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Finally, having tried a multitude of fine (and rank) beers over the last eight years such as Stella, Sakara and Bintang – I think the Cambodian beer, Angkor is my favorite. Delicious, if I remember correctly.

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September 30, 2014

Sacrificial Prices

Filed under: Merchandise — scotsabroad @ 8:30 am

sacrificial prices

Eid al-Adha this weekend. 19 million gets you a cow.

January 24, 2013

Time to Go

Filed under: Jakarta,Merchandise — scotsabroad @ 3:38 pm

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This shop makes me smile every time I run past it on a Saturday morning. Unusual to find headstones and toilets on display in the same establishment.

December 24, 2012

Fish Tale

Filed under: Merchandise — scotsabroad @ 4:11 pm

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We cycled to Bintaro Plaza through the Kampung this morning. Thirsty, we tried to buy something to drink in Hero supermarket but the queues were enormous. We succumbed to entering Starbucks. While drinking our overpriced orange juice and designer water we were discussing what we could buy Shona for Christmas.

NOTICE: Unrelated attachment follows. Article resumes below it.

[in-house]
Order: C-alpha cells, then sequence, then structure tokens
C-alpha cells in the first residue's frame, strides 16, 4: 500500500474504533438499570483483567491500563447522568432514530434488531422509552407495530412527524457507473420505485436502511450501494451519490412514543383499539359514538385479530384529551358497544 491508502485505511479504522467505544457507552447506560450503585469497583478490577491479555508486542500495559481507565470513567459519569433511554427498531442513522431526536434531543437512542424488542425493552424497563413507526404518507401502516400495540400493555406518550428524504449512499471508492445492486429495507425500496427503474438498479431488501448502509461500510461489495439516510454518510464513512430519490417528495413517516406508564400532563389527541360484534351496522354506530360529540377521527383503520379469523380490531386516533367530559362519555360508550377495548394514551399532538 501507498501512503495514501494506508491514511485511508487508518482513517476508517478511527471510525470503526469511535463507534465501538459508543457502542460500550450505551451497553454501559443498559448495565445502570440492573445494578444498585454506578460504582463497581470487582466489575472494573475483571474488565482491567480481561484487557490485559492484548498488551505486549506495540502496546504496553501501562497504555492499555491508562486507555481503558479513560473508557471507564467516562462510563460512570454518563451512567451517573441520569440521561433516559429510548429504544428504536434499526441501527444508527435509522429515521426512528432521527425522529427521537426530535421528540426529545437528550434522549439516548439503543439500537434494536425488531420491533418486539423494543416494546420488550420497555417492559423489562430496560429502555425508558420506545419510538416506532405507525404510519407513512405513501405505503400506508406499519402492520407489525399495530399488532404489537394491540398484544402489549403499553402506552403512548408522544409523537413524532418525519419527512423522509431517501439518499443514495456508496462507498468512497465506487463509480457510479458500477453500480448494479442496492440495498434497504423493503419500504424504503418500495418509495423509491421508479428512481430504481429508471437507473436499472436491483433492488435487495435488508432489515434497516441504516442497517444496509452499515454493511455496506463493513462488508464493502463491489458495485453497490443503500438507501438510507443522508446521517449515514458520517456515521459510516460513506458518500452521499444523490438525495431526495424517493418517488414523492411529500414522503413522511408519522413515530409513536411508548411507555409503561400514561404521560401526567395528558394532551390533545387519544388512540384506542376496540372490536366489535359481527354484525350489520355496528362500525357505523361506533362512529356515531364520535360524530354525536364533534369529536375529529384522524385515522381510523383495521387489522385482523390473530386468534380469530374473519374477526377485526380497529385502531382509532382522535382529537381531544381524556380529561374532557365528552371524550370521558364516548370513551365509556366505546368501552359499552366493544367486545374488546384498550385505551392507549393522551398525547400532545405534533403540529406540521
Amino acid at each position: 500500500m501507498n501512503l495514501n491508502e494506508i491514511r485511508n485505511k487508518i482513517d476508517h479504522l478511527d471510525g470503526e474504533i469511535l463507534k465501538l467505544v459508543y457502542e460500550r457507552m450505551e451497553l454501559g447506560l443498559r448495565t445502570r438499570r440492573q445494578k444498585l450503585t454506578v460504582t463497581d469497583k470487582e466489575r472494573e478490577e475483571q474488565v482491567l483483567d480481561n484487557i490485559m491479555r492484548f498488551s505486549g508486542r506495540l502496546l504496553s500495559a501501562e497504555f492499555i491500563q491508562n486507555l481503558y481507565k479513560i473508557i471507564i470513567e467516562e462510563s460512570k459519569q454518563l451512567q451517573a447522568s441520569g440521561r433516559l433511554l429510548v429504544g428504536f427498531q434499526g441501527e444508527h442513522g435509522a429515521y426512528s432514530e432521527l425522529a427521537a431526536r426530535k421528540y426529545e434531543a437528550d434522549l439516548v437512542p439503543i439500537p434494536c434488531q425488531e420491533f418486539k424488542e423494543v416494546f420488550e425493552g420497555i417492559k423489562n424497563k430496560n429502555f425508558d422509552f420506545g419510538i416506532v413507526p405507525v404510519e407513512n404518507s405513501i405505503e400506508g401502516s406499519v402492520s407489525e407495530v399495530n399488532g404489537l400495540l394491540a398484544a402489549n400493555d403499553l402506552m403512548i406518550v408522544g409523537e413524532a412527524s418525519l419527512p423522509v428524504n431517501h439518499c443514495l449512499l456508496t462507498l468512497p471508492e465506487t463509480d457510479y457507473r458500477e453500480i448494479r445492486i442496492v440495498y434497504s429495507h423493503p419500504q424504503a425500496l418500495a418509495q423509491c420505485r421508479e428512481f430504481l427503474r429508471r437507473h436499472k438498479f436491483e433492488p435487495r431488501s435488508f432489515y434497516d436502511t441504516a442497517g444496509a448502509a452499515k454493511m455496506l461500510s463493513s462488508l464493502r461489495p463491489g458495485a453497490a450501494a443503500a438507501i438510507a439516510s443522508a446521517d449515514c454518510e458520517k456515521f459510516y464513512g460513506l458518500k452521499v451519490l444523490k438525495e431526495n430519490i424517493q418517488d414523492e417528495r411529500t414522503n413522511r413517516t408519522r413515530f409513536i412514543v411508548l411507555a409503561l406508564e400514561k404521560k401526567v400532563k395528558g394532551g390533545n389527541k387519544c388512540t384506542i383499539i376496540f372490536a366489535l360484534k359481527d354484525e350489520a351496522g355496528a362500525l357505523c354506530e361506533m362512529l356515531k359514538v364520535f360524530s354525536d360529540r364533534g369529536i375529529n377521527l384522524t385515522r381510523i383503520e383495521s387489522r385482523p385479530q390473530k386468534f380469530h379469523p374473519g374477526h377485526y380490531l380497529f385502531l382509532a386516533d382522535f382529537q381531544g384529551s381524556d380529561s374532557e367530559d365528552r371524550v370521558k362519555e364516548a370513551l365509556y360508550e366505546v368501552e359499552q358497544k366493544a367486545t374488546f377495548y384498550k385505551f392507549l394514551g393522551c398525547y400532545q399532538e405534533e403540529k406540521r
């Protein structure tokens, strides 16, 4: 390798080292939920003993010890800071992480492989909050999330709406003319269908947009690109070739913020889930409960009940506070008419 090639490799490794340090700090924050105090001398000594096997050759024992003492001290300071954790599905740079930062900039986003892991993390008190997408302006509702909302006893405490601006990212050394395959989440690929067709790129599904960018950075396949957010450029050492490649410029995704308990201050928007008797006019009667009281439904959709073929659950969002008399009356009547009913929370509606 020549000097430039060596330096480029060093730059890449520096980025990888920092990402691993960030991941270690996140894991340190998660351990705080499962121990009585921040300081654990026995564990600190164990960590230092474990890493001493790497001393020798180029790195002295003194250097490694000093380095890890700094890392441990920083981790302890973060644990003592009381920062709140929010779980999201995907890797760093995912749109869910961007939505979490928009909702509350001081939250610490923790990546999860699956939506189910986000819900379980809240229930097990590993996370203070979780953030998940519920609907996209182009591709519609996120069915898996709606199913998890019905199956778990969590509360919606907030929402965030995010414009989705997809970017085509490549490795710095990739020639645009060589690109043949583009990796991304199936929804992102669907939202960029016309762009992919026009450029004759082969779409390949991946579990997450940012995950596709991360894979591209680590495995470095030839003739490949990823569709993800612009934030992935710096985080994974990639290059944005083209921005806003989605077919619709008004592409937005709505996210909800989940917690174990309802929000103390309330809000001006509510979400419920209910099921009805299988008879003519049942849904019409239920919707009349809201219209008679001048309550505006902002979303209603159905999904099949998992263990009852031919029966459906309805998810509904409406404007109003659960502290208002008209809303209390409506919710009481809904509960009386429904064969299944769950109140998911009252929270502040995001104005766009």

Lucas points to a mug on the shelf and suggests buying it – because it is Christmas and it has Jesus on it.

Amazing, the Starbuck’s green siren has even more seductive power than I thought.

March 23, 2011

Revolting Sells

Filed under: Merchandise — scotsabroad @ 5:37 pm

The date January 25th and the Egyptian colours are being displayed everywhere. Stickers that look like actual car number plates are proudly stuck on vehicles, flags of all sizes fly from homes, bicycles, micro-buses and army tanks. The milk bottle in our fridge displays national unity as does our local supermarket’s carrier bags. Red, white and black stripes are painted on lamposts and tree trunks.

My favourite We Love Egypt promotion at the moment is from the toiletries company Fa. They proudly include a free revolutionary mug (displaying flag and significant date) in a twin pack of deodorant. Also the rather wonderful slogan is written on the mug, We Stand Together. His and hers scent option.

So, no excuses while queuing at the polling centre or when the next demonstration happens and you get all hot and sweaty. Genius.

March 20, 2009

Security at the Khan

Filed under: Books,Cairo,Merchandise,politics — scotsabroad @ 7:47 pm